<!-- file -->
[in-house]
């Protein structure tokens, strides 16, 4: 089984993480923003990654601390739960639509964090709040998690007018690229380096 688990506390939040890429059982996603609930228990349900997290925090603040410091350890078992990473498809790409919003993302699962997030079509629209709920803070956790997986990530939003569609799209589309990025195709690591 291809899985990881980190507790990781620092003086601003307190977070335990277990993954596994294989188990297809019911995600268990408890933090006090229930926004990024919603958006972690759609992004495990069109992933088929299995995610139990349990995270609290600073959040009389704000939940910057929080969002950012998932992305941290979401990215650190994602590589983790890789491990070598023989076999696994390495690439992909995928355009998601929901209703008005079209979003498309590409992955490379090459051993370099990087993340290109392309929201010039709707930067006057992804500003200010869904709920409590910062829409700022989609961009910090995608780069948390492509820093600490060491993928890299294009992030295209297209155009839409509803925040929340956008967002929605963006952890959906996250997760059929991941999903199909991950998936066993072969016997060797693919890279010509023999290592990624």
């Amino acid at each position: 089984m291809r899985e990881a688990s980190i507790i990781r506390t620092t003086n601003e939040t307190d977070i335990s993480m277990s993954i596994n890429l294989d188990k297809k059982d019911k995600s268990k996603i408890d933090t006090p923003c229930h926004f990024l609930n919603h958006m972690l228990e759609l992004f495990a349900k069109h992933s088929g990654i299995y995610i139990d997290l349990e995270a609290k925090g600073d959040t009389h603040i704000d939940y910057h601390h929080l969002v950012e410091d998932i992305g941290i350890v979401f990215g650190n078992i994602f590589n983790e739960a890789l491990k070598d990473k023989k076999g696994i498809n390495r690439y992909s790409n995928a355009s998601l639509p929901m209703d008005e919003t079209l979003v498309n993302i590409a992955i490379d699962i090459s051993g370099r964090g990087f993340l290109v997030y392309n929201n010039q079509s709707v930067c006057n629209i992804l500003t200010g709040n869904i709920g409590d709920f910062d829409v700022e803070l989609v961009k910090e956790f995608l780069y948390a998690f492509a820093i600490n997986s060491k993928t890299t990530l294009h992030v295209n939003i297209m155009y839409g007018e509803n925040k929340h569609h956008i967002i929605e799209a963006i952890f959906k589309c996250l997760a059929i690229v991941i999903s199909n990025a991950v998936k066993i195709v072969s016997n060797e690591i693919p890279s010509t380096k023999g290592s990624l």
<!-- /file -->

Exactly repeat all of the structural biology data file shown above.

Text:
[in-house]
């Protein structure tokens, strides 16, 4: 089984993480923003990654601390739960639509964090709040998690007018690229380096 688990506390939040890429059982996603609930228990349900997290925090603040410091350890078992990473498809790409919003993302699962997030079509629209709920803070956790997986990530939003569609799209589309990025195709690591 291809899985990881980190507790990781620092003086601003307190977070335990277990993954596994294989188990297809019911995600268990408890933090006090229930926004990024919603958006972690759609992004495990069109992933088929299995995610139990349990995270609290600073959040009389704000939940910057929080969002950012998932992305941290979401990215650190994602590589983790890789491990070598023989076999696994390495690439992909995928355009998601929901209703008005079209979003498309590409992955490379090459051993370099990087993340290109392309929201010039709707930067006057992804500003200010869904709920409590910062829409700022989609961009910090995608780069948390492509820093600490060491993928890299294009992030295209297209155009839409509803925040929340956008967002929605963006952890959906996250997760059929991941999903199909991950998936066993072969016997060797693919890279010509023999290592990624």
């Amino acid at each position: 089984m291809r899985e990881a688990s980190i507790i990781r506390t620092t003086n601003e939040t307190d977070i335990s993480m277990s993954i596994n890429l294989d188990k297809k059982d019911k995600s268990k996603i408890d933090t006090p923003c229930h926004f990024l609930n919603h958006m972690l228990e759609l992004f495990a349900k069109h992933s088929g990654i299995y995610i139990d997290l349990e995270a609290k925090g600073d959040t009389h603040i704000d939940y910057h601390h929080l969002v950012e410091d998932i992305g941290i350890v979401f990215g650190n078992i994602f590589n983790e739960a890789l491990k070598d990473k023989k076999g696994i498809n390495r690439y992909s790409n995928a355009s998601l639509p929901m209703d008005e919003t079209l979003v498309n993302i590409a992955i490379d699962i090459s051993g370099r964090g990087f993340l290109v997030y392309n929201n010039q079509s709707v930067c006057n629209i992804l500003t200010g709040n869904i709920g409590d709920f910062d829409v700022e803070l989609v961009k910090e956790f995608l780069y948390a998690f492509a820093i600490n997986s060491k993928t890299t990530l294009h992030v295209n939003i297209m155009y839409g007018e509803n925040k929340h569609h956008i967002i929605e799209a963006i952890f959906k589309c996250l997760a059929i690229v991941i999903s199909n990025a991950v998936k066993i195709v072969s016997n060797e690591i693919p890279s010509t380096k023999g290592s990624l």